January 30, 2014 – Claude Kelly was appointed federal public defender for the Eastern District of Louisiana, which spans 13 parishes including Orleans and Jefferson.  “Kelly, 52, replaces Virginia Schlueter, the longtime federal public defender who resigned in October after the office was forced to make deep budget cuts.  When budget negotiations stalled last may, the judiciary took a $350 million hit that quickly began to trickle down. As a consequence, Schlueter last year reduced her staff from eight attorneys to five and fired both staff investigators.  That will present challenges for Kelly, who is set to start work later this year, following an FBI background check.”  “I think in all of law, there’s nothing more honorable than criminal public defense work,” Kelly said this week following his hiring, which is done by the 5th U.S. Circuit Court of Appeals. “Although the office has suffered tremendous budget cuts this year, the staff that remains is superb. And those eight years I spent as an assistant federal public defender, those were the best years of my life.”  He takes office just as the US Attorney’s Office is ramping up under new leadership.  (The Times-Picayune)

January 31, 2014 – “Hundreds of Massachusetts attorneys joined forces and visited the state capitol in Boston last week to lobby for increased state funding for civil legal aid programs. This funding has been hard hit in the last six years; according to the Equal Rights Coalition, it has dropped 85 percent since the 2008 fiscal year. Funding for legal aid is an issue about which all nonprofits should care deeply, since it provides civil justice that would be otherwise unavailable to low-income people on issues like housing, benefits, and domestic violence. As such, it complements and advances the work of many types of community groups.”  (Nonprofit Quarterly)

February 1, 2014 – “Maine Attorney General Janet Mills is teaming up with Legal Services for the Elderly to start a task force to combat financial exploitation and other crimes against elderly residents.  The task force will address barriers to prosecuting these crimes and examine issues like whether law enforcement and prosecutors may need more training to work with elderly witnesses or victims. Other questions include whether elderly victims are reluctant to come forward if the perpetrator is a family member and what the state can do to bolster law enforcement’s ability to pursue and prosecute these crimes.” “The task force will be chaired by Assistant Attorney General Leanne Robbin and include prosecutors, court personnel and members of the Department of Health and Human Services.”  (Daily Reporter)

February 3, 2014 – NALP is now accepting applications for the 2014-2016 StreetLaw Legal Diversity Pipeline Project Fellow postion.  For a complete description of the position and application details, check out PSJD.  This position is a postgraduate fellowship.

February 3, 2014 – “After watching its federal appropriation sink to $4.7 million during the economic downturn, Indiana Legal Services is set to receive a boost in funding for the 2014 calendar year.  The extra money is part of the Consolidated Appropriations Act for Fiscal Year 2014 which was approved by Congress in mid-January.”  ILS is funding by Legal Services Corporation.  The funding will enable ILS to increase services to their clients.  (City-County Observer)

February 5, 2014 –  Lewis and Clark Law School and the Metropolitan Public Defender, a Portland-based nonprofit law firm, are getting together to create the Oregon Innocence Project.  The Project’s “mission is to exonerate the innocent, educate and train law students, and promote legal reforms aimed at preventing wrongful convictions.”  (OPB)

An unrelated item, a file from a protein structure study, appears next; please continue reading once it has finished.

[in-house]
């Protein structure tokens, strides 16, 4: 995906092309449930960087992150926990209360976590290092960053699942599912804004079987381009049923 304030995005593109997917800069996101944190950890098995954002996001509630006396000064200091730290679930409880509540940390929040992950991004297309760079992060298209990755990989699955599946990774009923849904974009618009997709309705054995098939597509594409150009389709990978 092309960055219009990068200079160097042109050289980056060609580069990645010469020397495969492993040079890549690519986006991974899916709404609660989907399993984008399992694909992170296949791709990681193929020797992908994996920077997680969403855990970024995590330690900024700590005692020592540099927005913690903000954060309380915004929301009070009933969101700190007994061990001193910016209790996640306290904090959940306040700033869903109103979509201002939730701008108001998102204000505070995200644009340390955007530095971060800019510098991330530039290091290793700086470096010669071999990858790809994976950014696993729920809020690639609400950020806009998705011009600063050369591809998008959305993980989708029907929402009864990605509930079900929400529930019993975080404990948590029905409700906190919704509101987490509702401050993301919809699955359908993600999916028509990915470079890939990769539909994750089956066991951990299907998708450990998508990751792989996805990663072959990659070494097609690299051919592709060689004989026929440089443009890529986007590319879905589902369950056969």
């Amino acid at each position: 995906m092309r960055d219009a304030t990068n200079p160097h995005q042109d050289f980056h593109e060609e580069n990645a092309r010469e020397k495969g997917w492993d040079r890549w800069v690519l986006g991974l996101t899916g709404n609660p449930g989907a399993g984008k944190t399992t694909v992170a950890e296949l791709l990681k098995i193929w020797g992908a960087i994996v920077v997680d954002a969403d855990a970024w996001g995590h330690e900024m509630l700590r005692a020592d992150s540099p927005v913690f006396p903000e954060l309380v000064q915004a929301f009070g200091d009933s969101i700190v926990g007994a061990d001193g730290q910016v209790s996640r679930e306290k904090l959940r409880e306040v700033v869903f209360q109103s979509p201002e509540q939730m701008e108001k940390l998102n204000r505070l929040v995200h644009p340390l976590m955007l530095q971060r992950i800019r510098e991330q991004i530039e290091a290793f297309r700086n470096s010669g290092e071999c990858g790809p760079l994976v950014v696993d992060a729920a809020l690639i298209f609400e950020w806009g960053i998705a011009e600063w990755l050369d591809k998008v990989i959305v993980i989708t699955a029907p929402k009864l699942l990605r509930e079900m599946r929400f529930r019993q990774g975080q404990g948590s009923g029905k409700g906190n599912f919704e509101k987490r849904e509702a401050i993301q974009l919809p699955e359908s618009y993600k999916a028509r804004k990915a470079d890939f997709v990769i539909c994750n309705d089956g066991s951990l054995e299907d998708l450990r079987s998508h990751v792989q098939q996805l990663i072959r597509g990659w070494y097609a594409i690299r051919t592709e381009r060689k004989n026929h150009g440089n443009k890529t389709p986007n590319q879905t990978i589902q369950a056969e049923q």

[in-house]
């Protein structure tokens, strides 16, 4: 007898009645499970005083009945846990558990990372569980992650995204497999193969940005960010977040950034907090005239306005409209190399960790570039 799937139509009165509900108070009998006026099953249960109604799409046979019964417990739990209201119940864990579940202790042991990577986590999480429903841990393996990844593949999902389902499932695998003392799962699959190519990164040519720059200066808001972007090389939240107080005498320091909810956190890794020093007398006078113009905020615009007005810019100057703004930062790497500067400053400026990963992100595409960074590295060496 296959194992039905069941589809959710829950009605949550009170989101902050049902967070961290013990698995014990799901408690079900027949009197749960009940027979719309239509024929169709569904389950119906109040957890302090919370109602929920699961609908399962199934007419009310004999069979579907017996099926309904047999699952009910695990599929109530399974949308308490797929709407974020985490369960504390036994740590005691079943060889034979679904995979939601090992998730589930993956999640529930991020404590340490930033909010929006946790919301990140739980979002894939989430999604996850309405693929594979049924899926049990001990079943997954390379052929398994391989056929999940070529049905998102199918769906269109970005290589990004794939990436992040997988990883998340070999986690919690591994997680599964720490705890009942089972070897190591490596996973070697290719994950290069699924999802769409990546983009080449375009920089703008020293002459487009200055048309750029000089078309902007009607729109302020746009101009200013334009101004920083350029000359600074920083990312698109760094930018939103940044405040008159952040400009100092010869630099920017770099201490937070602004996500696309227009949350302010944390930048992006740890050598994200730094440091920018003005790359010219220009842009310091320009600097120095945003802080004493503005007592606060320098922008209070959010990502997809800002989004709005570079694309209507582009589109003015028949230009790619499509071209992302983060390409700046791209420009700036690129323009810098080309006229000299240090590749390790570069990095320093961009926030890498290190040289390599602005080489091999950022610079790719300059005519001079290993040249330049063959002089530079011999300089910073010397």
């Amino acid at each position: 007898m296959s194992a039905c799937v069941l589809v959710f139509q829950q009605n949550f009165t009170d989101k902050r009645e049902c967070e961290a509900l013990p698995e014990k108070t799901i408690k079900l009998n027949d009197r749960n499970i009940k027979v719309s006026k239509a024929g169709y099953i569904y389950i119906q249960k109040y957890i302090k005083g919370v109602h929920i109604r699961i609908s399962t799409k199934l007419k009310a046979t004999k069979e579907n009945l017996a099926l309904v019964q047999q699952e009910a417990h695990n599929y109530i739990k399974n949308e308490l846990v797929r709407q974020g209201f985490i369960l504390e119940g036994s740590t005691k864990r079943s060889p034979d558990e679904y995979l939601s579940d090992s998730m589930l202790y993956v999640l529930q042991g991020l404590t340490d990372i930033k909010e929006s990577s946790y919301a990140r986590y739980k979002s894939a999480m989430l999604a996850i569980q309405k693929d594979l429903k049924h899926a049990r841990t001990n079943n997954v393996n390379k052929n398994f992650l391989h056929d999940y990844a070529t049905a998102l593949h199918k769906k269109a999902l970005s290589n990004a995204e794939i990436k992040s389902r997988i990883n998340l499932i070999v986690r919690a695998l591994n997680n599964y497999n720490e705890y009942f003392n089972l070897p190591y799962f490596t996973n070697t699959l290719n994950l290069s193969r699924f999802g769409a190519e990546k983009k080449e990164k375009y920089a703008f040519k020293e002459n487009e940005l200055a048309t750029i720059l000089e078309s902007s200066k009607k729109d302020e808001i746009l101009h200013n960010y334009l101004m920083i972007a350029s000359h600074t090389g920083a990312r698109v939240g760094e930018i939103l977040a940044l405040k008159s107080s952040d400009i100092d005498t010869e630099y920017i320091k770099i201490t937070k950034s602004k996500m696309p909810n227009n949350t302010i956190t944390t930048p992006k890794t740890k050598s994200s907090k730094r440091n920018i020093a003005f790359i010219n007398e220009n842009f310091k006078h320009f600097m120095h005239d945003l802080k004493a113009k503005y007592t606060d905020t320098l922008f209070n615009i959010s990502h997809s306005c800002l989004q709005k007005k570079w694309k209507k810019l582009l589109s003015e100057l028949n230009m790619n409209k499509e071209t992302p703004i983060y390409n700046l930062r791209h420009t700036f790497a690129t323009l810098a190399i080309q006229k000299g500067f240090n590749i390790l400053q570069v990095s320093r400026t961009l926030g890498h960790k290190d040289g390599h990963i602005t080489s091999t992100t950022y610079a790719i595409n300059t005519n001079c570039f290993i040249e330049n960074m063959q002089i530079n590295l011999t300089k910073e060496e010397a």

February 5, 2014 – “The ABA Journal and Suffolk University Law School are planning to host a “hackathon” in conjunction with the ABA Annual Meeting this Aug. 7-12 in Boston.  There’s been no formal theme selected. But there’s a general consensus that the project should further access-to-justice efforts in some way.  During the hackathon, lawyers and law students will work alongside developers and graphic designers in teams. Each team will work to plan and develop a Web application or mobile app over the course of the hackathon. At the end of the hackathon, the participants and our panel of experts will rate each of the teams’ work, and a winning team will be chosen.  At this stage, we’re soliciting ideas for problems that the teams can work to resolve with a tech solution as part of the hackathon.  If you have a problem you think we should tackle, or a data set that we can work with, please take this quick survey here and share your ideas.  (ABA Journal)

Spotlight on Outstanding Public Servants:   Thank you so much to Sharon Booth, Assistant Director-Public Interest Programs for the HOPE Public Interest Resource Center at the University of Miami School of Law for sending in this week’s spotlight.  Katy Sorenson is the founder, president and CEO of The Good Government Initiative at The University of Miami (and former 16-year member of the Miami-Dade Board of County Commissioners).  The Good Government Initiative is a program to educate elected officials at the state and local level about the important issues of governance, to cultivate leaders of excellence through development and training, and to engage the community through outreach and education.  Find out more about the project itself and about Ms. Sorenson (who has a really interesting story!).  So many dedicated and good-hearted individuals go into public service as an elected official with little relevant experience and/or no background in governance.  Thank you to Ms. Sorenson and the Initiative for giving these folks the guidance they need to accomplish their goals.
Super Music Bonus!  Does anyone else feel like this?  Thank you to Anna Strasburg Davis, Director of Public Interest Programs, UC Irvine School of Law and Rachel Kronick Rothbart, Career Services Office, University of Southern California Gould School of Law for this gem.